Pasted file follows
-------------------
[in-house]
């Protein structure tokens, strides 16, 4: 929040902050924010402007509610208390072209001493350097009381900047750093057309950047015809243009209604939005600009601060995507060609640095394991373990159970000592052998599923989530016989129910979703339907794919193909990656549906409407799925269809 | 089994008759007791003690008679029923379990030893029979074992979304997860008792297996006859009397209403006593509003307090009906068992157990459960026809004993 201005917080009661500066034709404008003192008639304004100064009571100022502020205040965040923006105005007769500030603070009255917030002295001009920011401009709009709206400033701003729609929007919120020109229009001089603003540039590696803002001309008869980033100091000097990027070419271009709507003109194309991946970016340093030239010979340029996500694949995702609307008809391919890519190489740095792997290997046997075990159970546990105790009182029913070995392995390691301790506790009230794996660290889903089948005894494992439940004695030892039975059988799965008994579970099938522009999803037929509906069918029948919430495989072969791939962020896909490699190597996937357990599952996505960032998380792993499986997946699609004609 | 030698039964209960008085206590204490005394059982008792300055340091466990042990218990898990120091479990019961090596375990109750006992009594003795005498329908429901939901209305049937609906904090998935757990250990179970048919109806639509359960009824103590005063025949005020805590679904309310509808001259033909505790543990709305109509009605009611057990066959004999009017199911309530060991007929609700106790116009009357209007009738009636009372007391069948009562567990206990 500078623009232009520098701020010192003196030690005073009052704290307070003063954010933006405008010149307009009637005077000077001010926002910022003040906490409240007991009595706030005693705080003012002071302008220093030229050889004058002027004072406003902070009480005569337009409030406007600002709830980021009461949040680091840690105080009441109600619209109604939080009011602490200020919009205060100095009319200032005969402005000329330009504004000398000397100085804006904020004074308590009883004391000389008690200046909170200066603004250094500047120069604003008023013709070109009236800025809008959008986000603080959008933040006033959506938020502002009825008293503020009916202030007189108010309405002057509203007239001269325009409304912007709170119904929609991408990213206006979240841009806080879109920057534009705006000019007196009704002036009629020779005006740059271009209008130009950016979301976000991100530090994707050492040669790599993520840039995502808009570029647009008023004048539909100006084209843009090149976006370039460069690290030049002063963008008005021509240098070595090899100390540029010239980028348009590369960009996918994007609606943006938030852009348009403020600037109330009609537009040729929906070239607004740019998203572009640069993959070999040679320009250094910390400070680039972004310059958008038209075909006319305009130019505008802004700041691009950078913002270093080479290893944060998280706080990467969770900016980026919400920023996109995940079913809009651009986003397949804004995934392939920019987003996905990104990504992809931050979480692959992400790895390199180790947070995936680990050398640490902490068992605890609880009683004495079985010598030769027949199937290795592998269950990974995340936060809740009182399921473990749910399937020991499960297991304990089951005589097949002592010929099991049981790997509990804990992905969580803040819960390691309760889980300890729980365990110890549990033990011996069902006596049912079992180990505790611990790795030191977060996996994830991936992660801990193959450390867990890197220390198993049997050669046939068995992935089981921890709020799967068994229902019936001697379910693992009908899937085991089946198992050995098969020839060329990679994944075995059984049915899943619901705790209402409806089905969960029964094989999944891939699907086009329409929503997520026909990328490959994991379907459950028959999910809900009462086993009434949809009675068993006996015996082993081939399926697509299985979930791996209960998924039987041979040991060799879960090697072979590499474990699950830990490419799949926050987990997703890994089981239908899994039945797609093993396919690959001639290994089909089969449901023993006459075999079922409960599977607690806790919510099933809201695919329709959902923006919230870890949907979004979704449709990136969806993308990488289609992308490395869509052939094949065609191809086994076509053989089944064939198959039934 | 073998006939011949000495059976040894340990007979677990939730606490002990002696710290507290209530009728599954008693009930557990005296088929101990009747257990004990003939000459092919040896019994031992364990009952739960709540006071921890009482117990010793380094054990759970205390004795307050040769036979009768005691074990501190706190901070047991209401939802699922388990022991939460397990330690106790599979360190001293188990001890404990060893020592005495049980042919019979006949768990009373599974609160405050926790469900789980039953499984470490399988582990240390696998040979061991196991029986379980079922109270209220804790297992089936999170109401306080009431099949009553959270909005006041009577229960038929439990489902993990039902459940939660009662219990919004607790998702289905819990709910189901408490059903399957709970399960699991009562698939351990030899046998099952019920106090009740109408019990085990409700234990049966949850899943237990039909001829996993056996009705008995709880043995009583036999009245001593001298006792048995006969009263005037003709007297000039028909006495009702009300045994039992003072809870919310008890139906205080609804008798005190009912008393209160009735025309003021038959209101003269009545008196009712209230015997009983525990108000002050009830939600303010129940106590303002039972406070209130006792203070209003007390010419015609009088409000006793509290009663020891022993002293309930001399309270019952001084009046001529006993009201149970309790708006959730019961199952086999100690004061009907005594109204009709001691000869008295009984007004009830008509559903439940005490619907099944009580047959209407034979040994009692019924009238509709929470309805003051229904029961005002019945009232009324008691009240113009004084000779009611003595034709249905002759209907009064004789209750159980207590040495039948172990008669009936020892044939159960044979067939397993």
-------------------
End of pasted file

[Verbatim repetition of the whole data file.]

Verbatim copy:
[in-house]
């Protein structure tokens, strides 16, 4: 929040902050924010402007509610208390072209001493350097009381900047750093057309950047015809243009209604939005600009601060995507060609640095394991373990159970000592052998599923989530016989129910979703339907794919193909990656549906409407799925269809 | 089994008759007791003690008679029923379990030893029979074992979304997860008792297996006859009397209403006593509003307090009906068992157990459960026809004993 201005917080009661500066034709404008003192008639304004100064009571100022502020205040965040923006105005007769500030603070009255917030002295001009920011401009709009709206400033701003729609929007919120020109229009001089603003540039590696803002001309008869980033100091000097990027070419271009709507003109194309991946970016340093030239010979340029996500694949995702609307008809391919890519190489740095792997290997046997075990159970546990105790009182029913070995392995390691301790506790009230794996660290889903089948005894494992439940004695030892039975059988799965008994579970099938522009999803037929509906069918029948919430495989072969791939962020896909490699190597996937357990599952996505960032998380792993499986997946699609004609 | 030698039964209960008085206590204490005394059982008792300055340091466990042990218990898990120091479990019961090596375990109750006992009594003795005498329908429901939901209305049937609906904090998935757990250990179970048919109806639509359960009824103590005063025949005020805590679904309310509808001259033909505790543990709305109509009605009611057990066959004999009017199911309530060991007929609700106790116009009357209007009738009636009372007391069948009562567990206990 500078623009232009520098701020010192003196030690005073009052704290307070003063954010933006405008010149307009009637005077000077001010926002910022003040906490409240007991009595706030005693705080003012002071302008220093030229050889004058002027004072406003902070009480005569337009409030406007600002709830980021009461949040680091840690105080009441109600619209109604939080009011602490200020919009205060100095009319200032005969402005000329330009504004000398000397100085804006904020004074308590009883004391000389008690200046909170200066603004250094500047120069604003008023013709070109009236800025809008959008986000603080959008933040006033959506938020502002009825008293503020009916202030007189108010309405002057509203007239001269325009409304912007709170119904929609991408990213206006979240841009806080879109920057534009705006000019007196009704002036009629020779005006740059271009209008130009950016979301976000991100530090994707050492040669790599993520840039995502808009570029647009008023004048539909100006084209843009090149976006370039460069690290030049002063963008008005021509240098070595090899100390540029010239980028348009590369960009996918994007609606943006938030852009348009403020600037109330009609537009040729929906070239607004740019998203572009640069993959070999040679320009250094910390400070680039972004310059958008038209075909006319305009130019505008802004700041691009950078913002270093080479290893944060998280706080990467969770900016980026919400920023996109995940079913809009651009986003397949804004995934392939920019987003996905990104990504992809931050979480692959992400790895390199180790947070995936680990050398640490902490068992605890609880009683004495079985010598030769027949199937290795592998269950990974995340936060809740009182399921473990749910399937020991499960297991304990089951005589097949002592010929099991049981790997509990804990992905969580803040819960390691309760889980300890729980365990110890549990033990011996069902006596049912079992180990505790611990790795030191977060996996994830991936992660801990193959450390867990890197220390198993049997050669046939068995992935089981921890709020799967068994229902019936001697379910693992009908899937085991089946198992050995098969020839060329990679994944075995059984049915899943619901705790209402409806089905969960029964094989999944891939699907086009329409929503997520026909990328490959994991379907459950028959999910809900009462086993009434949809009675068993006996015996082993081939399926697509299985979930791996209960998924039987041979040991060799879960090697072979590499474990699950830990490419799949926050987990997703890994089981239908899994039945797609093993396919690959001639290994089909089969449901023993006459075999079922409960599977607690806790919510099933809201695919329709959902923006919230870890949907979004979704449709990136969806993308990488289609992308490395869509052939094949065609191809086994076509053989089944064939198959039934 | 073998006939011949000495059976040894340990007979677990939730606490002990002696710290507290209530009728599954008693009930557990005296088929101990009747257990004990003939000459092919040896019994031992364990009952739960709540006071921890009482117990010793380094054990759970205390004795307050040769036979009768005691074990501190706190901070047991209401939802699922388990022991939460397990330690106790599979360190001293188990001890404990060893020592005495049980042919019979006949768990009373599974609160405050926790469900789980039953499984470490399988582990240390696998040979061991196991029986379980079922109270209220804790297992089936999170109401306080009431099949009553959270909005006041009577229960038929439990489902993990039902459940939660009662219990919004607790998702289905819990709910189901408490059903399957709970399960699991009562698939351990030899046998099952019920106090009740109408019990085990409700234990049966949850899943237990039909001829996993056996009705008995709880043995009583036999009245001593001298006792048995006969009263005037003709007297000039028909006495009702009300045994039992003072809870919310008890139906205080609804008798005190009912008393209160009735025309003021038959209101003269009545008196009712209230015997009983525990108000002050009830939600303010129940106590303002039972406070209130006792203070209003007390010419015609009088409000006793509290009663020891022993002293309930001399309270019952001084009046001529006993009201149970309790708006959730019961199952086999100690004061009907005594109204009709001691000869008295009984007004009830008509559903439940005490619907099944009580047959209407034979040994009692019924009238509709929470309805003051229904029961005002019945009232009324008691009240113009004084000779009611003595034709249905002759209907009064004789209750159980207590040495039948172990008669009936020892044939159960044979067939397993």